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by Alliance Environmental · December 15, 2015

Emergency Renovation Guidelines



Subject: Emergency Renovation Guidelines

Alliance Environmental clients:

As 2015 comes to a close and we complete current jobs or begin planning for new ones in 2016, please keep in mind that there are some guidelines that govern a project’s status as an emergency or a planned renovation if it takes place within the South Coast Air Quality Management District’s (AQMD) territories: the counties of Los Angeles, Orange, Riverside and San Bernardino.

When dealing with asbestos materials on anything greater than 1% asbestos content, there is a notification period that can range from 24-48 hours for emergency mobilizations and up to a 14-day waiting period, depending on whether the job meets the specified AQMD rule 1403 guidelines.

If the AQMD does not believe it is an emergency based on the 1403 guidelines, we must adhere to the waiting period or they can issue a notice to comply and then follow up with a notice of violation if (work continues and guidelines have not been met).

The AQMD rule 1403 defines an emergency in their guidelines as follows:

(15)     EMERGENCY RENOVATION is any renovation that was not planned and results from a sudden unexpected event that results in unsafe conditions.  Such events include, but are not limited to, renovations necessitated by non-routine failures of equipment, earthquake or fire damage.  An economic burden alone, without a sudden, unexpected event, does not give rise to conditions that meet this definition.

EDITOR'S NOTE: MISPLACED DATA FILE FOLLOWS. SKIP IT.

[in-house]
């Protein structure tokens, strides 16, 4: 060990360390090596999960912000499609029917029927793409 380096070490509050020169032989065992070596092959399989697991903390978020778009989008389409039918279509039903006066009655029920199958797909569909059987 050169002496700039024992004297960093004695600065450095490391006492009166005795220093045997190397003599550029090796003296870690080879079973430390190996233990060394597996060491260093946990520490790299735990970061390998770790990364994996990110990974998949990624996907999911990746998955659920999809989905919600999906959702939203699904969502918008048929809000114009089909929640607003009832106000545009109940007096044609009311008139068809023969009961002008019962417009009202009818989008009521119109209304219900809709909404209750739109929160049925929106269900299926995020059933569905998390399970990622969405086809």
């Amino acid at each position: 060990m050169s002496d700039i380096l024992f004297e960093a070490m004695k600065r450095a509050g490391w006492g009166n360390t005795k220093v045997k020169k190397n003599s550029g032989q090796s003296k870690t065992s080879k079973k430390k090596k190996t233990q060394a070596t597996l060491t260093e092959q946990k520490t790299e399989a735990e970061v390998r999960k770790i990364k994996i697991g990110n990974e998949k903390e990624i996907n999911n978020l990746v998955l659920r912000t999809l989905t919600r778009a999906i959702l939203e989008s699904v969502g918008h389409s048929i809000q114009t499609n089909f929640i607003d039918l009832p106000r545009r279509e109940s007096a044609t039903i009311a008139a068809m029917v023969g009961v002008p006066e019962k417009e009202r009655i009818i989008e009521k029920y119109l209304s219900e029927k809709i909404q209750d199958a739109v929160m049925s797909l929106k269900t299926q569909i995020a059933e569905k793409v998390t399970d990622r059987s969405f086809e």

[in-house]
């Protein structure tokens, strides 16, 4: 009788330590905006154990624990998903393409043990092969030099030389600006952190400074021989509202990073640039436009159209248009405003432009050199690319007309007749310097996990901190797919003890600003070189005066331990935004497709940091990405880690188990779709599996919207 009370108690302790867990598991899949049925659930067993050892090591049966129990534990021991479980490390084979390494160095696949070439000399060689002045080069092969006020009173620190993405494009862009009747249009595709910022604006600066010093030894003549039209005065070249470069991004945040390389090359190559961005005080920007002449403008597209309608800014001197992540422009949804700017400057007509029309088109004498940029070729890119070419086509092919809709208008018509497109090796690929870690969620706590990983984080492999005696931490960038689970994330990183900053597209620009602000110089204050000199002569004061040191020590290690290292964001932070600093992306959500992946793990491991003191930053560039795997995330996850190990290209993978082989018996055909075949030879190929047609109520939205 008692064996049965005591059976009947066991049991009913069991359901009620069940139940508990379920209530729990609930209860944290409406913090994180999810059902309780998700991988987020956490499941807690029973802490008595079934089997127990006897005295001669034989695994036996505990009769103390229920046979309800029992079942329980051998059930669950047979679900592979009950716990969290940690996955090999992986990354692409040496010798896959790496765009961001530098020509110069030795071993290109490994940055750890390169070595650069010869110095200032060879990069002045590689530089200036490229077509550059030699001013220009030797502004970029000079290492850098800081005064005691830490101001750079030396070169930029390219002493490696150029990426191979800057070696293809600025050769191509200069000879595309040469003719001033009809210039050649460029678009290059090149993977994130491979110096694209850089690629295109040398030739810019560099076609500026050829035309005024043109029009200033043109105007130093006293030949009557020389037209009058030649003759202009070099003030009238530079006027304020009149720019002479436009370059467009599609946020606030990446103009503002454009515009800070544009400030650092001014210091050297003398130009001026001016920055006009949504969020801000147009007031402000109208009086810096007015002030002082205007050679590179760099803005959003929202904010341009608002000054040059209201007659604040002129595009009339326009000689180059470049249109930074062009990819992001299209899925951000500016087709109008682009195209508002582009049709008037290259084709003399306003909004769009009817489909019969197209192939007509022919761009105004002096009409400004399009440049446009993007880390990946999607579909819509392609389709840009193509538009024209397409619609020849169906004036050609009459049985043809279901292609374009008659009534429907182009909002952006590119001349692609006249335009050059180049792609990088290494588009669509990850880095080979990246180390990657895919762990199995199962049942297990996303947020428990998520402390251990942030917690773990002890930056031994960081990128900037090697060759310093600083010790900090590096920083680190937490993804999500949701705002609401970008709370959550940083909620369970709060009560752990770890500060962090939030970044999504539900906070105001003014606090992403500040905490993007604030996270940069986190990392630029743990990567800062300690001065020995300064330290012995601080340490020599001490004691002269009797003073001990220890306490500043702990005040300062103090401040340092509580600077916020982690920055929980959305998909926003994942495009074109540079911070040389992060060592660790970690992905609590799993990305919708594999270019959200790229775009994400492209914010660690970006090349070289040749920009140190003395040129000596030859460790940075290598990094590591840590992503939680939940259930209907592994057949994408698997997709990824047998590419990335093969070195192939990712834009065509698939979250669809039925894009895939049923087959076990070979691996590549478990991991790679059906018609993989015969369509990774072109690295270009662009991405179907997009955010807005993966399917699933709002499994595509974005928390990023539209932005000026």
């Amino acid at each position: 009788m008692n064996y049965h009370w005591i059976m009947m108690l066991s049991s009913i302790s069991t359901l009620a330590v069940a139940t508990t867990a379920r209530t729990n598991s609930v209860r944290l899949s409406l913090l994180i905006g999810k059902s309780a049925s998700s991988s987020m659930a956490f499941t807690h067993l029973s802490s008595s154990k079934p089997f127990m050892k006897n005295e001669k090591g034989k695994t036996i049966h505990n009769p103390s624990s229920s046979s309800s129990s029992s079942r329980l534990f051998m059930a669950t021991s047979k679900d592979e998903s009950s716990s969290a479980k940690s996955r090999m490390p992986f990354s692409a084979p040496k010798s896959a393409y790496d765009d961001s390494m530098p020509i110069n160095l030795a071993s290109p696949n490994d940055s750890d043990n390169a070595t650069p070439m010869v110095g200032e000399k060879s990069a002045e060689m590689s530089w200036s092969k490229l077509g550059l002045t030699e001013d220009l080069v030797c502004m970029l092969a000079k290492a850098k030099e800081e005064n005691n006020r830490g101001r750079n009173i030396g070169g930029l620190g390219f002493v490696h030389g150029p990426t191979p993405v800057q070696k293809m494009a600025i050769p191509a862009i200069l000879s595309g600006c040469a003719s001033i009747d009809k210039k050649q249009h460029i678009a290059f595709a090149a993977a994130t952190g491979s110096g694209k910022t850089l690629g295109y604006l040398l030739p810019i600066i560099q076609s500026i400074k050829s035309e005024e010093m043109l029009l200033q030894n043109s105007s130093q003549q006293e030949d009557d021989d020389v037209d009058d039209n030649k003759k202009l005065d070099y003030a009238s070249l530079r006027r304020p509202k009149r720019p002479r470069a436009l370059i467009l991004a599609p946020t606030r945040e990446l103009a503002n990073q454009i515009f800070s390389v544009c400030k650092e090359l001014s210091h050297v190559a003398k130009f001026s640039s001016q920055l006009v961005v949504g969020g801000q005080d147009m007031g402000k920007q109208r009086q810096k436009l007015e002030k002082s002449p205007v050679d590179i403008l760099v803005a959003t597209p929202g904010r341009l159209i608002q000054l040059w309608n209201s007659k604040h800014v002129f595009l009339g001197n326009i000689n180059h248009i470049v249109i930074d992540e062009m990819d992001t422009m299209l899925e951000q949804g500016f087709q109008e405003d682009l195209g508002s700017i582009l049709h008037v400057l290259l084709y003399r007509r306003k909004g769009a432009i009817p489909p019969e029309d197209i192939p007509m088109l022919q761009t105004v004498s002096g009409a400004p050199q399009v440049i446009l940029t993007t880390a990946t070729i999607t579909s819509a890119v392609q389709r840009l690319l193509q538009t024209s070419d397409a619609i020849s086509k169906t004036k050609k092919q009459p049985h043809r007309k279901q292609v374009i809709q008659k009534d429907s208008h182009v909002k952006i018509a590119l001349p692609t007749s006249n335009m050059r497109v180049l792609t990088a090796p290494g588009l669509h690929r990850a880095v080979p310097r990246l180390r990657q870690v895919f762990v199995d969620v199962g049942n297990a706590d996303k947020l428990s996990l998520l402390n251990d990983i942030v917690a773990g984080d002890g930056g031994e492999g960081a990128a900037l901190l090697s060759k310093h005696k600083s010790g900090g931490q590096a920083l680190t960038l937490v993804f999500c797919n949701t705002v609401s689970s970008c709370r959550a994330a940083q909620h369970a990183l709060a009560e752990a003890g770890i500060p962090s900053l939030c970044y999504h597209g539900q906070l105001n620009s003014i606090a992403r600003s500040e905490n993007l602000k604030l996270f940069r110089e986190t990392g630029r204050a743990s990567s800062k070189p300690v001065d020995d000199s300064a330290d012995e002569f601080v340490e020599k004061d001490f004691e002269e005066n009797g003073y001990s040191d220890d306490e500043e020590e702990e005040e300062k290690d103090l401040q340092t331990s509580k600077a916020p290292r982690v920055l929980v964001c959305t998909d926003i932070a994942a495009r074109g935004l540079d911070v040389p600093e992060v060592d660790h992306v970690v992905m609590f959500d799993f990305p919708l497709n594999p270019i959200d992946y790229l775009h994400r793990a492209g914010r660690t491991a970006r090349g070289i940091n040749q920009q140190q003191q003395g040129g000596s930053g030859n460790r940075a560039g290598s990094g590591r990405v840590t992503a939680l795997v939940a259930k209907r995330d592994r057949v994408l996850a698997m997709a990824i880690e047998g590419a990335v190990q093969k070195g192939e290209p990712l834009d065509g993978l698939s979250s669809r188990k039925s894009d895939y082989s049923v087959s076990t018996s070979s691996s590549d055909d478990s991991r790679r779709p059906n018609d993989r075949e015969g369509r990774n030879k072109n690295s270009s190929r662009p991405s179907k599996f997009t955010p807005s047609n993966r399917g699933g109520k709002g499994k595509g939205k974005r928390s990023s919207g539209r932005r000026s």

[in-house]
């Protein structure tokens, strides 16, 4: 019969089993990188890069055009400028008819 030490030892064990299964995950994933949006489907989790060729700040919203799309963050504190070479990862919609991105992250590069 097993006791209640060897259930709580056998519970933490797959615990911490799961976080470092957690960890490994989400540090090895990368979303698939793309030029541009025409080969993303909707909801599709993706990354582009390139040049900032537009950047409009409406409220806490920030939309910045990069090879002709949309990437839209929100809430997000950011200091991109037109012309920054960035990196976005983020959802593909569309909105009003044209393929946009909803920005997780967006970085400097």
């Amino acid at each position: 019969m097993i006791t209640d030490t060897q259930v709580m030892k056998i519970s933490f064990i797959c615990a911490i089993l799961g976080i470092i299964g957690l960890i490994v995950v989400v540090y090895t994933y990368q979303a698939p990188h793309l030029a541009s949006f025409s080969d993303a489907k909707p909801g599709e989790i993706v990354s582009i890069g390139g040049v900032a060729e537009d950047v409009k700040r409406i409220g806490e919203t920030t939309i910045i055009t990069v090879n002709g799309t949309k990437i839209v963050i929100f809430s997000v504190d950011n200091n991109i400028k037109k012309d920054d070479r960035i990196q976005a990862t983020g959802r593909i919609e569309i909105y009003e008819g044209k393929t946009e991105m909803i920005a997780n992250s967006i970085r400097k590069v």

In addition, there is the section of the rule that specifies Emergency Renovation Additional Information, found on page 10, specifically 1403(d)(1)(B)(iv):

(iv)      Emergency Renovation Additional Information

Notification of all emergency renovation activities shall include the following additional information:

(I)        The name and phone number of the responsible manager or authorized person who is in charge of the emergency renovation;

(II)       The date and hour that the emergency occurred;

(III)      A description of the sudden, unexpected event;

(IV)     An explanation of how the event caused an unsafe condition, or would cause equipment damage or an unreasonable financial burden; and.

(V)      A signed letter from the person directly affected by the emergency, such as the property owner or property manager, attesting to the circumstances of the emergency.

If you have any questions or concerns related to the guidelines, please contact us at (877) 858-6220 and we can review the changes with you.

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